In a famous study by Victor and Mildred Goertzel, entitled Cradles of Eminence, the home backgrounds of 300 highly successful people were investigated. These 300 subjects had made it to the top. They were men and women whose names everyone would recognize as brilliant in their fields such as Franklin D. Roosevelt, Helen Keller, Winston Churchill, Albert Schweitzer, Clara Barton, Gandhi, Einstein, and Freud. The intensive investigation into their early home lives yielded some surprising findings:

  • Three fourths of the children were troubled either by poverty, by a broken home, or by rejecting, over possessive, or dominating parents.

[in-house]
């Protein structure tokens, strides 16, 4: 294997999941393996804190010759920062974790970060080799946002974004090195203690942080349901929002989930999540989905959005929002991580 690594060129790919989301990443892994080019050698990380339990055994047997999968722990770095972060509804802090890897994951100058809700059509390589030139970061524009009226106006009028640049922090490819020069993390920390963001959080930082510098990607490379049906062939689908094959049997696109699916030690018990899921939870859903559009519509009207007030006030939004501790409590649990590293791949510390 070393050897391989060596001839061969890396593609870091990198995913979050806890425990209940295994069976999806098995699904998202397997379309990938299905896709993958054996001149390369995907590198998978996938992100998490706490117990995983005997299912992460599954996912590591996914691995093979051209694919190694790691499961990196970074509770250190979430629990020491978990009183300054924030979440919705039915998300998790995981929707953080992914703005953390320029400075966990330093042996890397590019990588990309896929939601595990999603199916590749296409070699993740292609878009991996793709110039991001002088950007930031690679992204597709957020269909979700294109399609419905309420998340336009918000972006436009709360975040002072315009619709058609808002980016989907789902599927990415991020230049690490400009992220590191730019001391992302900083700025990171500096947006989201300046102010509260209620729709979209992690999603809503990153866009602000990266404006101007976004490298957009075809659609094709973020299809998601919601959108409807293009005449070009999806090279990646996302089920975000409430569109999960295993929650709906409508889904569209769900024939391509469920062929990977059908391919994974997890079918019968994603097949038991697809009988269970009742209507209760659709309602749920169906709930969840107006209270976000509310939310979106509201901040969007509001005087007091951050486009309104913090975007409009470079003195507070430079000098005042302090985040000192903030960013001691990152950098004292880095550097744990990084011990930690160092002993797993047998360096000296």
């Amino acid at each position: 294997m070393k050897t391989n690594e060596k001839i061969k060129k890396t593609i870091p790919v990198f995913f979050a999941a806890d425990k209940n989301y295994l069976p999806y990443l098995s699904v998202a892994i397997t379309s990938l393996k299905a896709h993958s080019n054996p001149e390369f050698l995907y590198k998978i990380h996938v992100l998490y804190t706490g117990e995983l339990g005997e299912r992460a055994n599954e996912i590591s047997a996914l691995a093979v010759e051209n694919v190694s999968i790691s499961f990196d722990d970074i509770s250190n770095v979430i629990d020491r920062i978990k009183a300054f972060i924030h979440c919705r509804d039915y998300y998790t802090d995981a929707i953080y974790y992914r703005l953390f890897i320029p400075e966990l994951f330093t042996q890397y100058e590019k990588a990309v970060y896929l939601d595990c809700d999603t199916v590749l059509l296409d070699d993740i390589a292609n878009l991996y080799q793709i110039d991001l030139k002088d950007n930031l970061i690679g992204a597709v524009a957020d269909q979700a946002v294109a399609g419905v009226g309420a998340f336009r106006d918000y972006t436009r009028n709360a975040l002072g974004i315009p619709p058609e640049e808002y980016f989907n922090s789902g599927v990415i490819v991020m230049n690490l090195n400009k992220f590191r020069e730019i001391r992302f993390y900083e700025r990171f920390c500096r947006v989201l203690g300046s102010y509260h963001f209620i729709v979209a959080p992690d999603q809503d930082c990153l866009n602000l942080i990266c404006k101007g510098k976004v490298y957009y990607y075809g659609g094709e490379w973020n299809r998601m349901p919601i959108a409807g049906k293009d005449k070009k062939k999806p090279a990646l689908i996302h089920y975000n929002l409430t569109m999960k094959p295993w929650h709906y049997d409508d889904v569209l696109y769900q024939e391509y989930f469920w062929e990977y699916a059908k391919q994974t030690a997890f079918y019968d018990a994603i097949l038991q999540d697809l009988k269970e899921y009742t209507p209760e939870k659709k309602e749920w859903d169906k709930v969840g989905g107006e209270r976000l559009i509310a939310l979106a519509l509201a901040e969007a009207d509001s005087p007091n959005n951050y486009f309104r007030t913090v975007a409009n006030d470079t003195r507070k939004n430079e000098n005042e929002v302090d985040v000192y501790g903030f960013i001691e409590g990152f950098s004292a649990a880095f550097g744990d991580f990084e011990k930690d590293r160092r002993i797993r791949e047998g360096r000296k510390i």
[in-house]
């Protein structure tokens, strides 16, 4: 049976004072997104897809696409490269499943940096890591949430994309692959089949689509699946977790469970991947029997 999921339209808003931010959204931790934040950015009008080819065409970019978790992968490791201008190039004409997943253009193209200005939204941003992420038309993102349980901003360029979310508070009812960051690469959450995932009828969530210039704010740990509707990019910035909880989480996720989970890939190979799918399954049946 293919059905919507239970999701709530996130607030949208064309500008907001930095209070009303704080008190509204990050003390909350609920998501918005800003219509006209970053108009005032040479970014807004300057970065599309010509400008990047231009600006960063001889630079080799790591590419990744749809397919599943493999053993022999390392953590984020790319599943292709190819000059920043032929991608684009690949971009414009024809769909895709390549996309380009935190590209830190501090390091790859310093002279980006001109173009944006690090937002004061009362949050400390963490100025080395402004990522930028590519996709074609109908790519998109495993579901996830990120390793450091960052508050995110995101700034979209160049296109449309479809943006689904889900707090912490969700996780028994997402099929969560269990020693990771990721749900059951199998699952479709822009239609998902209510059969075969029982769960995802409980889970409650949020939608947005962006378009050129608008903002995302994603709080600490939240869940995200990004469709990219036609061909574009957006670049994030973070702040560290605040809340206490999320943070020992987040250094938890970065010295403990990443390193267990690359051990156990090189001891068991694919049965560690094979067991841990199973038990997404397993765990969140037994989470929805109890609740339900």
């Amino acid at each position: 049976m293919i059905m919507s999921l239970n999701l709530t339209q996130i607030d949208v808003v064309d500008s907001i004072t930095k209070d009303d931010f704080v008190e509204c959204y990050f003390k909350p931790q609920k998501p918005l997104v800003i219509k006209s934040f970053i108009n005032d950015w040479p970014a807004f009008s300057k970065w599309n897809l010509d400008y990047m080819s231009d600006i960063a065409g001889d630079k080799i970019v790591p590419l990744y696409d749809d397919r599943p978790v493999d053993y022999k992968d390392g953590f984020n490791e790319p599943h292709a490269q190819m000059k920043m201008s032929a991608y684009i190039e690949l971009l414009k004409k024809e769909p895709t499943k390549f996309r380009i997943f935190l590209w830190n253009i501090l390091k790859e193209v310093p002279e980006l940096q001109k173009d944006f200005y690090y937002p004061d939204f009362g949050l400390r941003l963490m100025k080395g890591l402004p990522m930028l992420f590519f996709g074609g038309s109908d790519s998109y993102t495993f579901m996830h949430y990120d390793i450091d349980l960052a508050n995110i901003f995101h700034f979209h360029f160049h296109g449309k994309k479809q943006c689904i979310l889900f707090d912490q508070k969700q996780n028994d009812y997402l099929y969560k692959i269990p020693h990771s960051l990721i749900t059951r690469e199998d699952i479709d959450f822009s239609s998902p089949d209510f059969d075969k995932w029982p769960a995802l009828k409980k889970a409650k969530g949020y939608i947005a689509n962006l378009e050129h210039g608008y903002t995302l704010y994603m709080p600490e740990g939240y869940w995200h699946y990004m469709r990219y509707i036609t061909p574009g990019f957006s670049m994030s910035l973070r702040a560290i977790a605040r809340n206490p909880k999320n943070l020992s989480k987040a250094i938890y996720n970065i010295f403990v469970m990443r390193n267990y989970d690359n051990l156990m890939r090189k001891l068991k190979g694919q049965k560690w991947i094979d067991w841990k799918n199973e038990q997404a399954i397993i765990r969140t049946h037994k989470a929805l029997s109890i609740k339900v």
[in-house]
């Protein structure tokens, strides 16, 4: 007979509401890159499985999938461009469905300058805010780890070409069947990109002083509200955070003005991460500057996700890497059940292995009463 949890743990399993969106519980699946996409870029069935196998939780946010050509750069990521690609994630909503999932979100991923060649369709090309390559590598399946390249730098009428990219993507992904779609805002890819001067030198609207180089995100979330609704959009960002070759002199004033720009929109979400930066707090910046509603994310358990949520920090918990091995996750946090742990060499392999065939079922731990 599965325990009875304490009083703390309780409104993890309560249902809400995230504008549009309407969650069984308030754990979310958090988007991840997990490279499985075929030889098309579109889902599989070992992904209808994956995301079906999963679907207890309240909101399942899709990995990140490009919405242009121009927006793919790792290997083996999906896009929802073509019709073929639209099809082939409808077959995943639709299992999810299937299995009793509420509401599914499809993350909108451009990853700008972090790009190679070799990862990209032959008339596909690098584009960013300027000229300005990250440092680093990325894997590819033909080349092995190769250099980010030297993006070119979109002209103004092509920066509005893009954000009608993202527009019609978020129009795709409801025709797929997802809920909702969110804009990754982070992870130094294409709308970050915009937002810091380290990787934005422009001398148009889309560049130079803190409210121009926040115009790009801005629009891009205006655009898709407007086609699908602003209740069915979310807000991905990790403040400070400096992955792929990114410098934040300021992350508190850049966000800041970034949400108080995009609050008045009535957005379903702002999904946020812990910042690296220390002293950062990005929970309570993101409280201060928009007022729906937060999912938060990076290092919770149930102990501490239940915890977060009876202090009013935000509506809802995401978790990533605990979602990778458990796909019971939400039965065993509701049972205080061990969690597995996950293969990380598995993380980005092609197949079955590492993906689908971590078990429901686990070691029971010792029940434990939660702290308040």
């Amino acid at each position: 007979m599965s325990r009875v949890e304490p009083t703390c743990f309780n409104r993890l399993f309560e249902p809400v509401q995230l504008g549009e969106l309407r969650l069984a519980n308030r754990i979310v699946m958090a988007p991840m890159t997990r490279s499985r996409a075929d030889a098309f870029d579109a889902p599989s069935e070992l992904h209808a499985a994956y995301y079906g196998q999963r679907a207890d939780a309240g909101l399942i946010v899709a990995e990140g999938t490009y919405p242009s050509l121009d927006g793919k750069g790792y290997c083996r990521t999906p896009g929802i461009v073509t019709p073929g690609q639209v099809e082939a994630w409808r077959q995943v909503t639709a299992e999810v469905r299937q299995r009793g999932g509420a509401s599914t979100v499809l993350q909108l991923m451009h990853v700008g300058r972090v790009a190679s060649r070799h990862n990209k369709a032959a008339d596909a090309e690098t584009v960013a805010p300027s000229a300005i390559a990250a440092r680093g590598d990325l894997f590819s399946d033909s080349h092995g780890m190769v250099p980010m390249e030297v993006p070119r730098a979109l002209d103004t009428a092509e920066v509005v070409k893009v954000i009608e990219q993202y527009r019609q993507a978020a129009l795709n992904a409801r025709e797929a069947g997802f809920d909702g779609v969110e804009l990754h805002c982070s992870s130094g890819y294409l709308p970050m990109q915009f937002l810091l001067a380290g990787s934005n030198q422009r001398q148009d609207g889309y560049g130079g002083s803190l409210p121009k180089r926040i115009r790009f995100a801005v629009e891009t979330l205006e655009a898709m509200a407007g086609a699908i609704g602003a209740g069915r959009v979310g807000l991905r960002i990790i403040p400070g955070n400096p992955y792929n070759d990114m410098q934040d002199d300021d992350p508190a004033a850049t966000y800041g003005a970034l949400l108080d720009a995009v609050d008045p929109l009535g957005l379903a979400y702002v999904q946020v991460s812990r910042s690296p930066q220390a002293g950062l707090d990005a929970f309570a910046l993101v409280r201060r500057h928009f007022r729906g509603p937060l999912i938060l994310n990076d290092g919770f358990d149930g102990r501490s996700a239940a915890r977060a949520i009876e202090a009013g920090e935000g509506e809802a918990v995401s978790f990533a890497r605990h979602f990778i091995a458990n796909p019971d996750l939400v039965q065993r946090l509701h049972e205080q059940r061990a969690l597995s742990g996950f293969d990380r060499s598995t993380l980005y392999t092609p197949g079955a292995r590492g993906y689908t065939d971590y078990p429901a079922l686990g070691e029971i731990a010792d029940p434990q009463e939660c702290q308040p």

• Seventy-four of 85 writers of fiction or drama and 16 of the 20 poets came from homes where, as children, they saw tense psychological drama played out by their parents.
  • Physical handicaps such as blindness, deafness, or crippled limbs characterized over one-fourth of the sample.

How did these people go on, then, to such outstanding accomplishments? Most likely by compensation. They compensated for their weaknesses in one area by excelling in another.